Twenty four years ago today, my husband and I shared our first dance as a married couple. We wed in March 1992 — before YouTube elevated the humble wedding dance to choreographed performance art — and so we simply swayed awkwardly back and forth for what seemed like an eternity on an empty dance floor.
Truth be told, I was eager for the party to end: I hated the suburban New Jersey venue that my parents selected, seethed at the incompetent DJ who defied every one of my requests (no generic piano music for the procession -check! no blabby commentary — check! No kissing circle — ugh, check), and couldn’t stand my gown that resembled a white brocade tablecloth that I’d chosen solely because it was the only in its price range of that era that didn’t have puffy sleeves and a high-necked lace collar. My husband, on the other hand, disagreed. “That place had amazing food,” he raved — and besides, you looked gorgeous.”
Our divergent views of our wedding set the tone for much of our marriage: I complained, he was content, I was the glass half empty, while he was half full. And that was fine, because we balanced each other out throughout our marriage just as we did on the dance floor: one step forward, one step back, push and pull, yin and yang, on and on for eternity.
Except we never got that far. Twenty two and a half years after our first dance, the song cut short. After my husband endured a week of blazing headaches and double-vision, we learned the reason: a brain tumor that settled dead-center in my husband’s beautiful and brilliant mathematical mind. Inoperable, only treatable with radiation and chemo. The tumor impaired my husband’s cognition, sapped his energy and took away his sense of humor. No longer equal partners, I had to learn to lead without my husband’s platter-sized hand to steady my back.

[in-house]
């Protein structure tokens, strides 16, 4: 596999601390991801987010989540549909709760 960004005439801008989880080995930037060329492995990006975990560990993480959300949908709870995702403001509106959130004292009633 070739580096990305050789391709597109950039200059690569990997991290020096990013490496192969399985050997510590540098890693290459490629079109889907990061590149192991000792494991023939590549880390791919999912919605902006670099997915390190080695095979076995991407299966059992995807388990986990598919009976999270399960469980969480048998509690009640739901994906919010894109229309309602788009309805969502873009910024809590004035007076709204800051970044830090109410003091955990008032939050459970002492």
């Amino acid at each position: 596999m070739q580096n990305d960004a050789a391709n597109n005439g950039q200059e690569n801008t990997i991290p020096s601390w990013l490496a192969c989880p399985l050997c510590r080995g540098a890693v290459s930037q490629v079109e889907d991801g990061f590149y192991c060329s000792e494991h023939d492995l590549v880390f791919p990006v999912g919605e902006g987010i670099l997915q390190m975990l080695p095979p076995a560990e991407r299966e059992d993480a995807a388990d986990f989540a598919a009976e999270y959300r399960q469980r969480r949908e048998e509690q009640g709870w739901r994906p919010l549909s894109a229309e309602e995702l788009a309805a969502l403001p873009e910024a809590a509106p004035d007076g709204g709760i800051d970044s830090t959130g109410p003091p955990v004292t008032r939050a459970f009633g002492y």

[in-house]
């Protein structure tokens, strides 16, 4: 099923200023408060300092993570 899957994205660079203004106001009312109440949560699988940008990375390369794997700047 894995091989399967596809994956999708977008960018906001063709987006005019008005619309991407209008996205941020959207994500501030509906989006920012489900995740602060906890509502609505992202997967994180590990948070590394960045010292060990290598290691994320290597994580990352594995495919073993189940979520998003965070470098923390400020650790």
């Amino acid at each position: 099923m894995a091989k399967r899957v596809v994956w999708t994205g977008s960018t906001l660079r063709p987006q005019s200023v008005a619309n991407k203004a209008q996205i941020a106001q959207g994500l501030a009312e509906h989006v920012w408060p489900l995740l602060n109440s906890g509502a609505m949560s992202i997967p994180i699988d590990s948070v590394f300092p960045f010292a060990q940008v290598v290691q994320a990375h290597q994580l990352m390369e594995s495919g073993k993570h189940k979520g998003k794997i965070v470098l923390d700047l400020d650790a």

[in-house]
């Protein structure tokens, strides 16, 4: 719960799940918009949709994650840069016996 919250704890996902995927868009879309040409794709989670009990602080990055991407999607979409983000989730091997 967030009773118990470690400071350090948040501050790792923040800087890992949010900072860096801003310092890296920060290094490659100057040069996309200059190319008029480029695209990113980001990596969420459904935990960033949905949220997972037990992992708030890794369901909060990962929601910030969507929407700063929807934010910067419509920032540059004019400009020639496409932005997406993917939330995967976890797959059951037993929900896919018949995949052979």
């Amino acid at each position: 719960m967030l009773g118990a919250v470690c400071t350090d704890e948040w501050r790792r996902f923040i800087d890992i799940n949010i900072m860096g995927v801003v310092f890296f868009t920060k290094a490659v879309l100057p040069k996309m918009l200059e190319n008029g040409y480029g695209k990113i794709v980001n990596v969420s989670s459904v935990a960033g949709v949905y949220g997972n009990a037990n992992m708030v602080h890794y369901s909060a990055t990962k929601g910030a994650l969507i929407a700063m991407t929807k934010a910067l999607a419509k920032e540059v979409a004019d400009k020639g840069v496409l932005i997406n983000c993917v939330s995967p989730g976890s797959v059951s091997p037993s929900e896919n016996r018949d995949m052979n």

For ten months, we tripped along like that, no longer one step forward, one step back, but up and down and all over the place. For a glorious six weeks a year ago, the husband that I married largely returned with his jokes and optimism and devotion. But as quickly as the pre-cancer version of my husband appeared, he vanished again.
Finally — and surprisingly only to me, since for ten months, I’d been waking up deluded with hope so that I could get through another day — time grew short. Not even two months after our 23rd wedding anniversary, a visiting hospice nurse confides to me in a hushed voice, out of earshot of my girls, that it’s just a matter of days, if that long. But for now, my husband is still here — I have my partner — and that’s all that matters. And even though he can’t speak and hasn’t roused in the three days since he arrived home home the ER, I don’t want to waste a moment of the tiny sliver of time that we have together.
So that evening, I abruptly stop work on a pleading that’s due the next day; I’ve decided that I’m simply not going to finish it — something I’ve never done before. Instead, I climb into the hospital bed next to my husband, I rest my head on his chest and take his hand. I press the YouTube app on my iPhone and Suzanne Hoff of the Bangles illuminates the screen as the tinny strains of our song, Eternal Flame emerge and I’m transported back to that first dance so many years ago. Except now,the tablecloth dress and the suburban venue slip from my memory, and in my mind, there’s only my husband looking dapper and strong, and me young and fresh and so very happy, and maybe it’s hindsight’s rosy glow, but I see so clearly just how uncomplicated and joyous our wedding and our life together was — and even now, in these last desperate hours, still is. And so I hit the replay button, and in the darkness on that sultry May night, surrounded by the flickering light of my phone, and the familiar refrain of our song, only the two of us, one step forward, one step back, push and pull, yin and yang, I danced my husband out of this world.